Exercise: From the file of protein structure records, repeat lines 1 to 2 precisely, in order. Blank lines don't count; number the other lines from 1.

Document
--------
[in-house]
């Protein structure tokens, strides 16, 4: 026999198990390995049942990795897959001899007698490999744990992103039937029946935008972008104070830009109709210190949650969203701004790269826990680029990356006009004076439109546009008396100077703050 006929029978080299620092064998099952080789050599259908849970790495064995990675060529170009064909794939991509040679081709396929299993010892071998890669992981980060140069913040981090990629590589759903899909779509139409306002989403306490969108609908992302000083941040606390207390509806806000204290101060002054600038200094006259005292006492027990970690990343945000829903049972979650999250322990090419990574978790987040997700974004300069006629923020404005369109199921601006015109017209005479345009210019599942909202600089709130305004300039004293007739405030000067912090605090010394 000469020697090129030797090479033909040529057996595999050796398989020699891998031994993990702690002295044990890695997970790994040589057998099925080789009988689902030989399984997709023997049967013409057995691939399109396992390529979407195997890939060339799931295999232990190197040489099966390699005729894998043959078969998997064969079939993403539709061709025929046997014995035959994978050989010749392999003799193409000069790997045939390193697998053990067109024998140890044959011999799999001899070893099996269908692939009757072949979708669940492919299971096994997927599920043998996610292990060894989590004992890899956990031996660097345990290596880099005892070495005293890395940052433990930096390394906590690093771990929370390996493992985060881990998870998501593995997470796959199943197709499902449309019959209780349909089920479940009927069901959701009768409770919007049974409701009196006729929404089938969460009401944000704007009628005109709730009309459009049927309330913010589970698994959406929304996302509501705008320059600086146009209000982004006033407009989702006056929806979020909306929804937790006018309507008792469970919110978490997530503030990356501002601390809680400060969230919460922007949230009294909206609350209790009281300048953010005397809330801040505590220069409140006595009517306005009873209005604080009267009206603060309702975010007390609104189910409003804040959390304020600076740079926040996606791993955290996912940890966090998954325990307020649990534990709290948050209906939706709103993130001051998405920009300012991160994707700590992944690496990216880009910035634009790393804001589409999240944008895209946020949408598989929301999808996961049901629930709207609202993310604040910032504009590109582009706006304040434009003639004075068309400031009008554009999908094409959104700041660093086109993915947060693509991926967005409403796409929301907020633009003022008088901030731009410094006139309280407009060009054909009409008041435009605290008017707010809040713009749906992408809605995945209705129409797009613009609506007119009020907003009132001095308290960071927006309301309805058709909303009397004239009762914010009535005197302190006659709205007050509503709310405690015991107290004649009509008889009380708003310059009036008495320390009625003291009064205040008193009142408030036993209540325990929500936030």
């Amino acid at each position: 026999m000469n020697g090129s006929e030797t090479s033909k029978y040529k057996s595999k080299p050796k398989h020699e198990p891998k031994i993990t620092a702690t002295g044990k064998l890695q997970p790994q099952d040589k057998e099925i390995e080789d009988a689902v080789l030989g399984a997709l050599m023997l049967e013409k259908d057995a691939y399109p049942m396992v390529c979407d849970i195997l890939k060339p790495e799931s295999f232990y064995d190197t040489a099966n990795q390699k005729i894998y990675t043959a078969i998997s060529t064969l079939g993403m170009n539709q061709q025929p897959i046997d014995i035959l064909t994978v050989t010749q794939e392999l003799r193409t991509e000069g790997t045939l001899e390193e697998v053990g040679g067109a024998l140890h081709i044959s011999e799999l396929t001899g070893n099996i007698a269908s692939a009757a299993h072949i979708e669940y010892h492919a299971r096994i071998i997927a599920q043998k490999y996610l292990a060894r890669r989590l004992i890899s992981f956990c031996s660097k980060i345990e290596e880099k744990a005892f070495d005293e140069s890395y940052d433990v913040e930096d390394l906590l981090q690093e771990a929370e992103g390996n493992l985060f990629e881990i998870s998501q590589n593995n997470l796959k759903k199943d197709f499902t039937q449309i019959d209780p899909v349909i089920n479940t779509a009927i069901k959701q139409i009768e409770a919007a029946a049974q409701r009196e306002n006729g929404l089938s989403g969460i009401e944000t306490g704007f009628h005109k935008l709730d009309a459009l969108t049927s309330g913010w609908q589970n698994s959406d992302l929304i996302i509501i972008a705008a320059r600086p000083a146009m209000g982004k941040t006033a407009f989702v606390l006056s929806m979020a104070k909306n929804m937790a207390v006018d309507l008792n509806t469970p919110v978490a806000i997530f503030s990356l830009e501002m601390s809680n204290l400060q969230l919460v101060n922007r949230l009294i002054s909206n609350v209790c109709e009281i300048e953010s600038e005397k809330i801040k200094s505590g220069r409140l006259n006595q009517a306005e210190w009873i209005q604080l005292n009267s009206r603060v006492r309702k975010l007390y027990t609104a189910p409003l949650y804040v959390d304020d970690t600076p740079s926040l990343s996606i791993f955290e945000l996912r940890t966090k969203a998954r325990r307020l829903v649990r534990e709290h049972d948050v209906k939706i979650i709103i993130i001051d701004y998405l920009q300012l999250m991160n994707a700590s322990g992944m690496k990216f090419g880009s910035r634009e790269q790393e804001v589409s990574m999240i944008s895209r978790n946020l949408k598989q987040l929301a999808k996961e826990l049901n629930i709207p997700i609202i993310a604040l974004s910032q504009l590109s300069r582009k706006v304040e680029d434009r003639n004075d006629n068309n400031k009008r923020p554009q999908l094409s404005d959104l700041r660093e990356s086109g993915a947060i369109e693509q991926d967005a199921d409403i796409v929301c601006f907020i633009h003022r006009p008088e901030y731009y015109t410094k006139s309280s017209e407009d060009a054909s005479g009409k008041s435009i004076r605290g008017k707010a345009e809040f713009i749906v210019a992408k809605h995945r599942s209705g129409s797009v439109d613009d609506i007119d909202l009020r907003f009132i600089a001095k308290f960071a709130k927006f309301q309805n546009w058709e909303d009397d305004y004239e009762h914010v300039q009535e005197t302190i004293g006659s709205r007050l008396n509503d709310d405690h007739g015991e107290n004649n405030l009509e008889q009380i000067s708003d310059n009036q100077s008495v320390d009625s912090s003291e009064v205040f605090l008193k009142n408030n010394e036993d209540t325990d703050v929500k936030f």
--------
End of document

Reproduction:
[in-house]
């Protein structure tokens, strides 16, 4: 026999198990390995049942990795897959001899007698490999744990992103039937029946935008972008104070830009109709210190949650969203701004790269826990680029990356006009004076439109546009008396100077703050 006929029978080299620092064998099952080789050599259908849970790495064995990675060529170009064909794939991509040679081709396929299993010892071998890669992981980060140069913040981090990629590589759903899909779509139409306002989403306490969108609908992302000083941040606390207390509806806000204290101060002054600038200094006259005292006492027990970690990343945000829903049972979650999250322990090419990574978790987040997700974004300069006629923020404005369109199921601006015109017209005479345009210019599942909202600089709130305004300039004293007739405030000067912090605090010394 000469020697090129030797090479033909040529057996595999050796398989020699891998031994993990702690002295044990890695997970790994040589057998099925080789009988689902030989399984997709023997049967013409057995691939399109396992390529979407195997890939060339799931295999232990190197040489099966390699005729894998043959078969998997064969079939993403539709061709025929046997014995035959994978050989010749392999003799193409000069790997045939390193697998053990067109024998140890044959011999799999001899070893099996269908692939009757072949979708669940492919299971096994997927599920043998996610292990060894989590004992890899956990031996660097345990290596880099005892070495005293890395940052433990930096390394906590690093771990929370390996493992985060881990998870998501593995997470796959199943197709499902449309019959209780349909089920479940009927069901959701009768409770919007049974409701009196006729929404089938969460009401944000704007009628005109709730009309459009049927309330913010589970698994959406929304996302509501705008320059600086146009209000982004006033407009989702006056929806979020909306929804937790006018309507008792469970919110978490997530503030990356501002601390809680400060969230919460922007949230009294909206609350209790009281300048953010005397809330801040505590220069409140006595009517306005009873209005604080009267009206603060309702975010007390609104189910409003804040959390304020600076740079926040996606791993955290996912940890966090998954325990307020649990534990709290948050209906939706709103993130001051998405920009300012991160994707700590992944690496990216880009910035634009790393804001589409999240944008895209946020949408598989929301999808996961049901629930709207609202993310604040910032504009590109582009706006304040434009003639004075068309400031009008554009999908094409959104700041660093086109993915947060693509991926967005409403796409929301907020633009003022008088901030731009410094006139309280407009060009054909009409008041435009605290008017707010809040713009749906992408809605995945209705129409797009613009609506007119009020907003009132001095308290960071927006309301309805058709909303009397004239009762914010009535005197302190006659709205007050509503709310405690015991107290004649009509008889009380708003310059009036008495320390009625003291009064205040008193009142408030036993209540325990929500936030």